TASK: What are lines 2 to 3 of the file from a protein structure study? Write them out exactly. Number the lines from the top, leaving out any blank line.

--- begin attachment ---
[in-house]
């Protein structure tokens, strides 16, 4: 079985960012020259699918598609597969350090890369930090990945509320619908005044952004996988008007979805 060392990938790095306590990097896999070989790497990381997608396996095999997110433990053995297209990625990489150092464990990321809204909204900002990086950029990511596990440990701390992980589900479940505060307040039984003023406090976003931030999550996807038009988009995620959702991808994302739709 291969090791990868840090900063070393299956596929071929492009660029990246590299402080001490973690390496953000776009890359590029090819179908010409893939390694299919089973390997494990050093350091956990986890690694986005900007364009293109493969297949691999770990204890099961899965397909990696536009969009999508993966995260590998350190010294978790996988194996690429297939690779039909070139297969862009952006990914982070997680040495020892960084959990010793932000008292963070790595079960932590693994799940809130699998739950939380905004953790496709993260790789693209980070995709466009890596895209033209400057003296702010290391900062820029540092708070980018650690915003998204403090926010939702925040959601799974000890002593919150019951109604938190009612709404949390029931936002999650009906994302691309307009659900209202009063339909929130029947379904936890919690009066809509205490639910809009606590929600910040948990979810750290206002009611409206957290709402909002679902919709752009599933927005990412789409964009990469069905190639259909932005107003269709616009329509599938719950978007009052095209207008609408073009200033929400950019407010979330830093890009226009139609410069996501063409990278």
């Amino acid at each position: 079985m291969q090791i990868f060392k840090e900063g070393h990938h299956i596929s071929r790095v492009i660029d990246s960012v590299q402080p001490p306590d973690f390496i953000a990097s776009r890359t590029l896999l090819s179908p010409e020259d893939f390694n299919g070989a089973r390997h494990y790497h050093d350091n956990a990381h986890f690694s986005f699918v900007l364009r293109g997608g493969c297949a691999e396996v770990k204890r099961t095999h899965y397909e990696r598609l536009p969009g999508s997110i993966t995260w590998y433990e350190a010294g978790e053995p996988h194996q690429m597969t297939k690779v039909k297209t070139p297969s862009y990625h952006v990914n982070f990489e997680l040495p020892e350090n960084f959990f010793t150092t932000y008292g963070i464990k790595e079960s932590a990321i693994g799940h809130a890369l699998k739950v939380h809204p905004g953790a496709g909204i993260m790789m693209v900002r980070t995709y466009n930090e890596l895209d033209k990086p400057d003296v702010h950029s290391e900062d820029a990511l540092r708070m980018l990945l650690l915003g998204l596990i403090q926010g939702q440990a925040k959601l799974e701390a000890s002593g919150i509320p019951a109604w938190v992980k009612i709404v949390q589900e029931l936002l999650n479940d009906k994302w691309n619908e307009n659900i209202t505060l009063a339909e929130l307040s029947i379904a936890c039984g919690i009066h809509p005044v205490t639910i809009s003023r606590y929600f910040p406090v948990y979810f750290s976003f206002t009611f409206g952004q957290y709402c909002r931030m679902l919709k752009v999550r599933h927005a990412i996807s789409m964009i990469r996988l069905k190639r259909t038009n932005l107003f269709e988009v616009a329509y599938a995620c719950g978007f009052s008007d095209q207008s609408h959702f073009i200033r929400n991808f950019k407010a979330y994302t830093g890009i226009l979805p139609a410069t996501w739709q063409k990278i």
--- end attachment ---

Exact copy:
């Protein structure tokens, strides 16, 4: 079985960012020259699918598609597969350090890369930090990945509320619908005044952004996988008007979805 060392990938790095306590990097896999070989790497990381997608396996095999997110433990053995297209990625990489150092464990990321809204909204900002990086950029990511596990440990701390992980589900479940505060307040039984003023406090976003931030999550996807038009988009995620959702991808994302739709 291969090791990868840090900063070393299956596929071929492009660029990246590299402080001490973690390496953000776009890359590029090819179908010409893939390694299919089973390997494990050093350091956990986890690694986005900007364009293109493969297949691999770990204890099961899965397909990696536009969009999508993966995260590998350190010294978790996988194996690429297939690779039909070139297969862009952006990914982070997680040495020892960084959990010793932000008292963070790595079960932590693994799940809130699998739950939380905004953790496709993260790789693209980070995709466009890596895209033209400057003296702010290391900062820029540092708070980018650690915003998204403090926010939702925040959601799974000890002593919150019951109604938190009612709404949390029931936002999650009906994302691309307009659900209202009063339909929130029947379904936890919690009066809509205490639910809009606590929600910040948990979810750290206002009611409206957290709402909002679902919709752009599933927005990412789409964009990469069905190639259909932005107003269709616009329509599938719950978007009052095209207008609408073009200033929400950019407010979330830093890009226009139609410069996501063409990278």
């Amino acid at each position: 079985m291969q090791i990868f060392k840090e900063g070393h990938h299956i596929s071929r790095v492009i660029d990246s960012v590299q402080p001490p306590d973690f390496i953000a990097s776009r890359t590029l896999l090819s179908p010409e020259d893939f390694n299919g070989a089973r390997h494990y790497h050093d350091n956990a990381h986890f690694s986005f699918v900007l364009r293109g997608g493969c297949a691999e396996v770990k204890r099961t095999h899965y397909e990696r598609l536009p969009g999508s997110i993966t995260w590998y433990e350190a010294g978790e053995p996988h194996q690429m597969t297939k690779v039909k297209t070139p297969s862009y990625h952006v990914n982070f990489e997680l040495p020892e350090n960084f959990f010793t150092t932000y008292g963070i464990k790595e079960s932590a990321i693994g799940h809130a890369l699998k739950v939380h809204p905004g953790a496709g909204i993260m790789m693209v900002r980070t995709y466009n930090e890596l895209d033209k990086p400057d003296v702010h950029s290391e900062d820029a990511l540092r708070m980018l990945l650690l915003g998204l596990i403090q926010g939702q440990a925040k959601l799974e701390a000890s002593g919150i509320p019951a109604w938190v992980k009612i709404v949390q589900e029931l936002l999650n479940d009906k994302w691309n619908e307009n659900i209202t505060l009063a339909e929130l307040s029947i379904a936890c039984g919690i009066h809509p005044v205490t639910i809009s003023r606590y929600f910040p406090v948990y979810f750290s976003f206002t009611f409206g952004q957290y709402c909002r931030m679902l919709k752009v999550r599933h927005a990412i996807s789409m964009i990469r996988l069905k190639r259909t038009n932005l107003f269709e988009v616009a329509y599938a995620c719950g978007f009052s008007d095209q207008s609408h959702f073009i200033r929400n991808f950019k407010a979330y994302t830093g890009i226009l979805p139609a410069t996501w739709q063409k990278i």